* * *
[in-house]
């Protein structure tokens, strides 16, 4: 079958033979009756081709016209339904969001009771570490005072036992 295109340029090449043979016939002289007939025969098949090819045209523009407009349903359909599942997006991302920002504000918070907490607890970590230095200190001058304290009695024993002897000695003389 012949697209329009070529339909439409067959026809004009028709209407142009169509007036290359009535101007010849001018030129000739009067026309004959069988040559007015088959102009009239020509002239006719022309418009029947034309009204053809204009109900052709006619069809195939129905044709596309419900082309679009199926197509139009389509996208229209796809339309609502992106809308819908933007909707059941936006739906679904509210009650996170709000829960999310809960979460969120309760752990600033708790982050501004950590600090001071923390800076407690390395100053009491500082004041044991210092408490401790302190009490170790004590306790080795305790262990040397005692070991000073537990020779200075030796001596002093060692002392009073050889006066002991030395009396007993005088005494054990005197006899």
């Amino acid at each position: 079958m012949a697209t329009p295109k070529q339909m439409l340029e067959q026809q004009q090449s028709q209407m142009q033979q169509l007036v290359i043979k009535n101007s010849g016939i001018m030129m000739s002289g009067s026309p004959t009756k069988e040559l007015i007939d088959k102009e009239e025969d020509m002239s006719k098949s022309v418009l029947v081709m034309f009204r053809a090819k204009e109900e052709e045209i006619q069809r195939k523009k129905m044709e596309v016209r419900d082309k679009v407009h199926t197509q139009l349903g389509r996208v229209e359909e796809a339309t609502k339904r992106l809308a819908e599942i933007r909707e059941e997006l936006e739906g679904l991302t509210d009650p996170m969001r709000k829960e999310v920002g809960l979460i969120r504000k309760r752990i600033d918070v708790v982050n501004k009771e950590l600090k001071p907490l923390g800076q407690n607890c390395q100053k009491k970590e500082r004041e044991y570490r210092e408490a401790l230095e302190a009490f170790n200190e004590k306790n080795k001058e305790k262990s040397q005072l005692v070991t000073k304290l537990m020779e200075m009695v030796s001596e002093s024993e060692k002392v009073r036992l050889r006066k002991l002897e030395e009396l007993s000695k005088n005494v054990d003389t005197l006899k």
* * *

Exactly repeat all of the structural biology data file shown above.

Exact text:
[in-house]
């Protein structure tokens, strides 16, 4: 079958033979009756081709016209339904969001009771570490005072036992 295109340029090449043979016939002289007939025969098949090819045209523009407009349903359909599942997006991302920002504000918070907490607890970590230095200190001058304290009695024993002897000695003389 012949697209329009070529339909439409067959026809004009028709209407142009169509007036290359009535101007010849001018030129000739009067026309004959069988040559007015088959102009009239020509002239006719022309418009029947034309009204053809204009109900052709006619069809195939129905044709596309419900082309679009199926197509139009389509996208229209796809339309609502992106809308819908933007909707059941936006739906679904509210009650996170709000829960999310809960979460969120309760752990600033708790982050501004950590600090001071923390800076407690390395100053009491500082004041044991210092408490401790302190009490170790004590306790080795305790262990040397005692070991000073537990020779200075030796001596002093060692002392009073050889006066002991030395009396007993005088005494054990005197006899």
């Amino acid at each position: 079958m012949a697209t329009p295109k070529q339909m439409l340029e067959q026809q004009q090449s028709q209407m142009q033979q169509l007036v290359i043979k009535n101007s010849g016939i001018m030129m000739s002289g009067s026309p004959t009756k069988e040559l007015i007939d088959k102009e009239e025969d020509m002239s006719k098949s022309v418009l029947v081709m034309f009204r053809a090819k204009e109900e052709e045209i006619q069809r195939k523009k129905m044709e596309v016209r419900d082309k679009v407009h199926t197509q139009l349903g389509r996208v229209e359909e796809a339309t609502k339904r992106l809308a819908e599942i933007r909707e059941e997006l936006e739906g679904l991302t509210d009650p996170m969001r709000k829960e999310v920002g809960l979460i969120r504000k309760r752990i600033d918070v708790v982050n501004k009771e950590l600090k001071p907490l923390g800076q407690n607890c390395q100053k009491k970590e500082r004041e044991y570490r210092e408490a401790l230095e302190a009490f170790n200190e004590k306790n080795k001058e305790k262990s040397q005072l005692v070991t000073k304290l537990m020779e200075m009695v030796s001596e002093s024993e060692k002392v009073r036992l050889r006066k002991l002897e030395e009396l007993s000695k005088n005494v054990d003389t005197l006899k």